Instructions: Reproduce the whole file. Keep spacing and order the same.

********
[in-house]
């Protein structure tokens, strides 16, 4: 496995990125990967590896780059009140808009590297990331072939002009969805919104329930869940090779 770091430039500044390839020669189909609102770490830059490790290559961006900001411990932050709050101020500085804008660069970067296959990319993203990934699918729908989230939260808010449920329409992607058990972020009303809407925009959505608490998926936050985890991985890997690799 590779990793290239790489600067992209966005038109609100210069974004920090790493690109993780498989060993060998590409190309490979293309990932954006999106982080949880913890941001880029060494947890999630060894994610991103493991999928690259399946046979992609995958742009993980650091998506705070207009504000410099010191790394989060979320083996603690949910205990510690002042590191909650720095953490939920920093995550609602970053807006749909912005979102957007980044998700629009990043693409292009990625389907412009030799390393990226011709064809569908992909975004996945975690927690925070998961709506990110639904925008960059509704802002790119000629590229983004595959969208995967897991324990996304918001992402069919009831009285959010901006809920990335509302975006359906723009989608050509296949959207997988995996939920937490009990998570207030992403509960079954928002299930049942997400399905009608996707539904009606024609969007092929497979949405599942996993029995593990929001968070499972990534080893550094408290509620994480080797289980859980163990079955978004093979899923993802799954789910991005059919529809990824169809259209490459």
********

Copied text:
[in-house]
């Protein structure tokens, strides 16, 4: 496995990125990967590896780059009140808009590297990331072939002009969805919104329930869940090779 770091430039500044390839020669189909609102770490830059490790290559961006900001411990932050709050101020500085804008660069970067296959990319993203990934699918729908989230939260808010449920329409992607058990972020009303809407925009959505608490998926936050985890991985890997690799 590779990793290239790489600067992209966005038109609100210069974004920090790493690109993780498989060993060998590409190309490979293309990932954006999106982080949880913890941001880029060494947890999630060894994610991103493991999928690259399946046979992609995958742009993980650091998506705070207009504000410099010191790394989060979320083996603690949910205990510690002042590191909650720095953490939920920093995550609602970053807006749909912005979102957007980044998700629009990043693409292009990625389907412009030799390393990226011709064809569908992909975004996945975690927690925070998961709506990110639904925008960059509704802002790119000629590229983004595959969208995967897991324990996304918001992402069919009831009285959010901006809920990335509302975006359906723009989608050509296949959207997988995996939920937490009990998570207030992403509960079954928002299930049942997400399905009608996707539904009606024609969007092929497979949405599942996993029995593990929001968070499972990534080893550094408290509620994480080797289980859980163990079955978004093979899923993802799954789910991005059919529809990824169809259209490459």